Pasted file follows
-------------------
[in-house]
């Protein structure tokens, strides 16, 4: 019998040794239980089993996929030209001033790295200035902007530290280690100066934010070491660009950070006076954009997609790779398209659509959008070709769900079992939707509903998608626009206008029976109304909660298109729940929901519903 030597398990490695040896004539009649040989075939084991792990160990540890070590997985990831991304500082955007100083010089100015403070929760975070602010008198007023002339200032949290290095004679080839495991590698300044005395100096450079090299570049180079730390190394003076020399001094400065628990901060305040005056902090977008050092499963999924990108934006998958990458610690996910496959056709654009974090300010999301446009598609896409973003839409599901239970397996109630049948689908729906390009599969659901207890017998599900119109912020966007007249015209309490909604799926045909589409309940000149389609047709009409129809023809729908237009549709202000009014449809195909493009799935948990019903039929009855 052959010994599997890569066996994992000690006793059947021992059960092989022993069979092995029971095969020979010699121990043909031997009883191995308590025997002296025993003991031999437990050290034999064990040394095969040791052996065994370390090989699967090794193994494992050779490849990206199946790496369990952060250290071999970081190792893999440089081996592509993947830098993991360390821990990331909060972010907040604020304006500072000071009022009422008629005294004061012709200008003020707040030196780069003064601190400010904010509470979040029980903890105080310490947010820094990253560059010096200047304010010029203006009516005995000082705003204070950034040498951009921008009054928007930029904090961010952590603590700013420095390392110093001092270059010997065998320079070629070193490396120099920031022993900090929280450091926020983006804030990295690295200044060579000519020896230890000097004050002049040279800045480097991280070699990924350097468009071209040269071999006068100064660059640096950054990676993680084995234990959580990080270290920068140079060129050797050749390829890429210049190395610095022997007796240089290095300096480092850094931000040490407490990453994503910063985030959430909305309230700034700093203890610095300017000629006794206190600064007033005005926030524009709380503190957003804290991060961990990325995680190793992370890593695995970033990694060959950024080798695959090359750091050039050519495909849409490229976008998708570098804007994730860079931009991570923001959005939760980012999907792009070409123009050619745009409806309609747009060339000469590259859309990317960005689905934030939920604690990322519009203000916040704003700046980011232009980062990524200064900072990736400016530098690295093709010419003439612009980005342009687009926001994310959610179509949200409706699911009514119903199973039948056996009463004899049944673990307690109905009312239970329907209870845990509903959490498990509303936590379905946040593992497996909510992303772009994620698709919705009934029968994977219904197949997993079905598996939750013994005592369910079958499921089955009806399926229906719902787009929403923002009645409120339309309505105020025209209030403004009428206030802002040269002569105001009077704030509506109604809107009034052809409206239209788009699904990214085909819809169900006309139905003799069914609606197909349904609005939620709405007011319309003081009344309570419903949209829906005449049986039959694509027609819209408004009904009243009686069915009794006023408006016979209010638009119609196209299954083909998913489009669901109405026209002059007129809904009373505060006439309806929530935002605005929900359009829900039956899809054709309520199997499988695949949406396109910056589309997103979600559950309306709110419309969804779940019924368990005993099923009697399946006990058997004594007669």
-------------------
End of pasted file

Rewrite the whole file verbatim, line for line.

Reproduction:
[in-house]
């Protein structure tokens, strides 16, 4: 019998040794239980089993996929030209001033790295200035902007530290280690100066934010070491660009950070006076954009997609790779398209659509959008070709769900079992939707509903998608626009206008029976109304909660298109729940929901519903 030597398990490695040896004539009649040989075939084991792990160990540890070590997985990831991304500082955007100083010089100015403070929760975070602010008198007023002339200032949290290095004679080839495991590698300044005395100096450079090299570049180079730390190394003076020399001094400065628990901060305040005056902090977008050092499963999924990108934006998958990458610690996910496959056709654009974090300010999301446009598609896409973003839409599901239970397996109630049948689908729906390009599969659901207890017998599900119109912020966007007249015209309490909604799926045909589409309940000149389609047709009409129809023809729908237009549709202000009014449809195909493009799935948990019903039929009855 052959010994599997890569066996994992000690006793059947021992059960092989022993069979092995029971095969020979010699121990043909031997009883191995308590025997002296025993003991031999437990050290034999064990040394095969040791052996065994370390090989699967090794193994494992050779490849990206199946790496369990952060250290071999970081190792893999440089081996592509993947830098993991360390821990990331909060972010907040604020304006500072000071009022009422008629005294004061012709200008003020707040030196780069003064601190400010904010509470979040029980903890105080310490947010820094990253560059010096200047304010010029203006009516005995000082705003204070950034040498951009921008009054928007930029904090961010952590603590700013420095390392110093001092270059010997065998320079070629070193490396120099920031022993900090929280450091926020983006804030990295690295200044060579000519020896230890000097004050002049040279800045480097991280070699990924350097468009071209040269071999006068100064660059640096950054990676993680084995234990959580990080270290920068140079060129050797050749390829890429210049190395610095022997007796240089290095300096480092850094931000040490407490990453994503910063985030959430909305309230700034700093203890610095300017000629006794206190600064007033005005926030524009709380503190957003804290991060961990990325995680190793992370890593695995970033990694060959950024080798695959090359750091050039050519495909849409490229976008998708570098804007994730860079931009991570923001959005939760980012999907792009070409123009050619745009409806309609747009060339000469590259859309990317960005689905934030939920604690990322519009203000916040704003700046980011232009980062990524200064900072990736400016530098690295093709010419003439612009980005342009687009926001994310959610179509949200409706699911009514119903199973039948056996009463004899049944673990307690109905009312239970329907209870845990509903959490498990509303936590379905946040593992497996909510992303772009994620698709919705009934029968994977219904197949997993079905598996939750013994005592369910079958499921089955009806399926229906719902787009929403923002009645409120339309309505105020025209209030403004009428206030802002040269002569105001009077704030509506109604809107009034052809409206239209788009699904990214085909819809169900006309139905003799069914609606197909349904609005939620709405007011319309003081009344309570419903949209829906005449049986039959694509027609819209408004009904009243009686069915009794006023408006016979209010638009119609196209299954083909998913489009669901109405026209002059007129809904009373505060006439309806929530935002605005929900359009829900039956899809054709309520199997499988695949949406396109910056589309997103979600559950309306709110419309969804779940019924368990005993099923009697399946006990058997004594007669």